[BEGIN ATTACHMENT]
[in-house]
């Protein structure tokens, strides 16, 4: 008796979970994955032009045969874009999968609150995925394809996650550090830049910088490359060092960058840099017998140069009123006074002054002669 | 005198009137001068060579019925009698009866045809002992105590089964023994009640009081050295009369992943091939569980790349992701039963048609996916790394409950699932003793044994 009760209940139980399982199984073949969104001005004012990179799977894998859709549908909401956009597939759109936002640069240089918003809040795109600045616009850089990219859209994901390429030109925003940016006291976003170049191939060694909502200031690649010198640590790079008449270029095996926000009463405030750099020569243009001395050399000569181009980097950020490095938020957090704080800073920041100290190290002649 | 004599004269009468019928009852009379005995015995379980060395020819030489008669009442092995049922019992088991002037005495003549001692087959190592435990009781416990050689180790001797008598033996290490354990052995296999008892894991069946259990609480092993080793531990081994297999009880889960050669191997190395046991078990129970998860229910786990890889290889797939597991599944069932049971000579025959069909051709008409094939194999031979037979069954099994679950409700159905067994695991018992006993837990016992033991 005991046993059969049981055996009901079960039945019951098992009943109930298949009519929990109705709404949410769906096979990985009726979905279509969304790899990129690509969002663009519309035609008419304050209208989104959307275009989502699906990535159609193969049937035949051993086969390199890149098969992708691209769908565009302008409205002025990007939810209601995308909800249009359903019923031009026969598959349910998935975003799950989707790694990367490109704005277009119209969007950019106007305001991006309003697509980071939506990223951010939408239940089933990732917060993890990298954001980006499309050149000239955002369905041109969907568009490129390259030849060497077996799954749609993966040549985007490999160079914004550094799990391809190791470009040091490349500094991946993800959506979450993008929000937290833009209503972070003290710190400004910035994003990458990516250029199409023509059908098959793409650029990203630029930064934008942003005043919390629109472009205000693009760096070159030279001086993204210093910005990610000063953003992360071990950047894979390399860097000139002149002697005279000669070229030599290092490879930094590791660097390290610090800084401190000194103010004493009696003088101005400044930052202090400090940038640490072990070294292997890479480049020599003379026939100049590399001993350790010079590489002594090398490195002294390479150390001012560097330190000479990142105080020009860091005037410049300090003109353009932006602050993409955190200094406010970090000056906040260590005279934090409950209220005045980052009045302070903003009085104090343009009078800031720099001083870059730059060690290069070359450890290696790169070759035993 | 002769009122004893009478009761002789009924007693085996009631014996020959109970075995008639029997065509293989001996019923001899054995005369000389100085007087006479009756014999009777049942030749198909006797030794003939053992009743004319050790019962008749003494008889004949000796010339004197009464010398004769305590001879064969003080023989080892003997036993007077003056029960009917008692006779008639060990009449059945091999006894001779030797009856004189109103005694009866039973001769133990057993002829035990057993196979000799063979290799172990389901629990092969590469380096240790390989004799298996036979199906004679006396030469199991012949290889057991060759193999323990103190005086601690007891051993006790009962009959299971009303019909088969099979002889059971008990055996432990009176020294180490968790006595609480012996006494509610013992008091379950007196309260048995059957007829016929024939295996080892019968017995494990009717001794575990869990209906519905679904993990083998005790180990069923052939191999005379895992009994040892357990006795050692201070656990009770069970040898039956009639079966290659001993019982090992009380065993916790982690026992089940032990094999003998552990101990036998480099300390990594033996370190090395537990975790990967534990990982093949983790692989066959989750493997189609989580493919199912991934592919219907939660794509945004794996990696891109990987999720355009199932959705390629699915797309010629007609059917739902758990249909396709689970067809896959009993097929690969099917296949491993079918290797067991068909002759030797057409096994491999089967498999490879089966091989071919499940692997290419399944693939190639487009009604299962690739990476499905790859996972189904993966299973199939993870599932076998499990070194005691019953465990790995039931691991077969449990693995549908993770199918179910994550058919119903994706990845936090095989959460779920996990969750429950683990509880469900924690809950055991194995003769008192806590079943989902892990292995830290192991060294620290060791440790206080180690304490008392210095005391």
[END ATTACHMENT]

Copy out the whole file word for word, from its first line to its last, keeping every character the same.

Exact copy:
[in-house]
């Protein structure tokens, strides 16, 4: 008796979970994955032009045969874009999968609150995925394809996650550090830049910088490359060092960058840099017998140069009123006074002054002669 | 005198009137001068060579019925009698009866045809002992105590089964023994009640009081050295009369992943091939569980790349992701039963048609996916790394409950699932003793044994 009760209940139980399982199984073949969104001005004012990179799977894998859709549908909401956009597939759109936002640069240089918003809040795109600045616009850089990219859209994901390429030109925003940016006291976003170049191939060694909502200031690649010198640590790079008449270029095996926000009463405030750099020569243009001395050399000569181009980097950020490095938020957090704080800073920041100290190290002649 | 004599004269009468019928009852009379005995015995379980060395020819030489008669009442092995049922019992088991002037005495003549001692087959190592435990009781416990050689180790001797008598033996290490354990052995296999008892894991069946259990609480092993080793531990081994297999009880889960050669191997190395046991078990129970998860229910786990890889290889797939597991599944069932049971000579025959069909051709008409094939194999031979037979069954099994679950409700159905067994695991018992006993837990016992033991 005991046993059969049981055996009901079960039945019951098992009943109930298949009519929990109705709404949410769906096979990985009726979905279509969304790899990129690509969002663009519309035609008419304050209208989104959307275009989502699906990535159609193969049937035949051993086969390199890149098969992708691209769908565009302008409205002025990007939810209601995308909800249009359903019923031009026969598959349910998935975003799950989707790694990367490109704005277009119209969007950019106007305001991006309003697509980071939506990223951010939408239940089933990732917060993890990298954001980006499309050149000239955002369905041109969907568009490129390259030849060497077996799954749609993966040549985007490999160079914004550094799990391809190791470009040091490349500094991946993800959506979450993008929000937290833009209503972070003290710190400004910035994003990458990516250029199409023509059908098959793409650029990203630029930064934008942003005043919390629109472009205000693009760096070159030279001086993204210093910005990610000063953003992360071990950047894979390399860097000139002149002697005279000669070229030599290092490879930094590791660097390290610090800084401190000194103010004493009696003088101005400044930052202090400090940038640490072990070294292997890479480049020599003379026939100049590399001993350790010079590489002594090398490195002294390479150390001012560097330190000479990142105080020009860091005037410049300090003109353009932006602050993409955190200094406010970090000056906040260590005279934090409950209220005045980052009045302070903003009085104090343009009078800031720099001083870059730059060690290069070359450890290696790169070759035993 | 002769009122004893009478009761002789009924007693085996009631014996020959109970075995008639029997065509293989001996019923001899054995005369000389100085007087006479009756014999009777049942030749198909006797030794003939053992009743004319050790019962008749003494008889004949000796010339004197009464010398004769305590001879064969003080023989080892003997036993007077003056029960009917008692006779008639060990009449059945091999006894001779030797009856004189109103005694009866039973001769133990057993002829035990057993196979000799063979290799172990389901629990092969590469380096240790390989004799298996036979199906004679006396030469199991012949290889057991060759193999323990103190005086601690007891051993006790009962009959299971009303019909088969099979002889059971008990055996432990009176020294180490968790006595609480012996006494509610013992008091379950007196309260048995059957007829016929024939295996080892019968017995494990009717001794575990869990209906519905679904993990083998005790180990069923052939191999005379895992009994040892357990006795050692201070656990009770069970040898039956009639079966290659001993019982090992009380065993916790982690026992089940032990094999003998552990101990036998480099300390990594033996370190090395537990975790990967534990990982093949983790692989066959989750493997189609989580493919199912991934592919219907939660794509945004794996990696891109990987999720355009199932959705390629699915797309010629007609059917739902758990249909396709689970067809896959009993097929690969099917296949491993079918290797067991068909002759030797057409096994491999089967498999490879089966091989071919499940692997290419399944693939190639487009009604299962690739990476499905790859996972189904993966299973199939993870599932076998499990070194005691019953465990790995039931691991077969449990693995549908993770199918179910994550058919119903994706990845936090095989959460779920996990969750429950683990509880469900924690809950055991194995003769008192806590079943989902892990292995830290192991060294620290060791440790206080180690304490008392210095005391």